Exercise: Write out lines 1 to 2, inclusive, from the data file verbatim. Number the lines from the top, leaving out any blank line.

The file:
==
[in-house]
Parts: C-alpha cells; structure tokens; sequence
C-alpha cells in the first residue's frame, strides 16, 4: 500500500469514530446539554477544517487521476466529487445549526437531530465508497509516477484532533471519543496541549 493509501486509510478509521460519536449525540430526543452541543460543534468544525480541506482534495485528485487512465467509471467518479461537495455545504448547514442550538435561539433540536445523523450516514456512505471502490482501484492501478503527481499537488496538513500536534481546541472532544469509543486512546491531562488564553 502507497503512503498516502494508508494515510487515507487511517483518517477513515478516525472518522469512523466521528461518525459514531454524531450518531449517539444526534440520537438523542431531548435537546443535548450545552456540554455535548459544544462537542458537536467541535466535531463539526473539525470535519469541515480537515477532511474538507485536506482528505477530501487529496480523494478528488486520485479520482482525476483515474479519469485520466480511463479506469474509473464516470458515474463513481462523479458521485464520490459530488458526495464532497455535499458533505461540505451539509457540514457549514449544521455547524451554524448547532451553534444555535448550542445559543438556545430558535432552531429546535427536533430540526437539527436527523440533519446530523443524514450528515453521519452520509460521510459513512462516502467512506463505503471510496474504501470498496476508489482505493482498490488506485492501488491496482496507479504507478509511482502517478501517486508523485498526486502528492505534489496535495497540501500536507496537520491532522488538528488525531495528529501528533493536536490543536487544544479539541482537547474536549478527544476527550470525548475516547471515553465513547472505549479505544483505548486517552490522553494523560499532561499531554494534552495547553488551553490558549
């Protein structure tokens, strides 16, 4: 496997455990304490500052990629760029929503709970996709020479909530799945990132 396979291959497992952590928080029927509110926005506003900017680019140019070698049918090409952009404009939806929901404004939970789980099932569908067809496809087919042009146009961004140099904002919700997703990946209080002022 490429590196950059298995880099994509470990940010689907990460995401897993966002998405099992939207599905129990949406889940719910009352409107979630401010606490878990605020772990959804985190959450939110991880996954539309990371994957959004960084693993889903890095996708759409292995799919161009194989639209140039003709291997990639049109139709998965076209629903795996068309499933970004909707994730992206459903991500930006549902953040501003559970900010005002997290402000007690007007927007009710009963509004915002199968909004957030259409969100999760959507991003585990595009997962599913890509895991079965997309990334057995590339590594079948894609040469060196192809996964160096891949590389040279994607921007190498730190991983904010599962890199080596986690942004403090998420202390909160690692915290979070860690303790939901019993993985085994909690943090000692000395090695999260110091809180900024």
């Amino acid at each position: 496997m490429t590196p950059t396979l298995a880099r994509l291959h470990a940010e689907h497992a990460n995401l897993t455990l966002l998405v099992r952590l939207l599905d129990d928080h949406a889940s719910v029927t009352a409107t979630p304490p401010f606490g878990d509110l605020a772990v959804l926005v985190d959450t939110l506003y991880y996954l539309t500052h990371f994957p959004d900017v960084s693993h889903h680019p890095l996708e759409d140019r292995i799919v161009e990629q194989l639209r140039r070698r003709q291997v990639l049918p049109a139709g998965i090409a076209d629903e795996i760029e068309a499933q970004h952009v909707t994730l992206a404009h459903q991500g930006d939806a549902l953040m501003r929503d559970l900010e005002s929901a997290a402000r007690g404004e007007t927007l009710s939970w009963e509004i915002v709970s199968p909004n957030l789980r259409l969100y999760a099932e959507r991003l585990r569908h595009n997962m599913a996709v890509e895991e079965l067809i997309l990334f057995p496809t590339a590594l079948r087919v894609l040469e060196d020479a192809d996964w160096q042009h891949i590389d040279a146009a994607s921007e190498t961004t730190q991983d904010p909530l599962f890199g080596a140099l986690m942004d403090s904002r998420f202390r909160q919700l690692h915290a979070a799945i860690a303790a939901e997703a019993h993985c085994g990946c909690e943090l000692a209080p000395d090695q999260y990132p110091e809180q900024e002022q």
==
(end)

[in-house]
Parts: C-alpha cells; structure tokens; sequence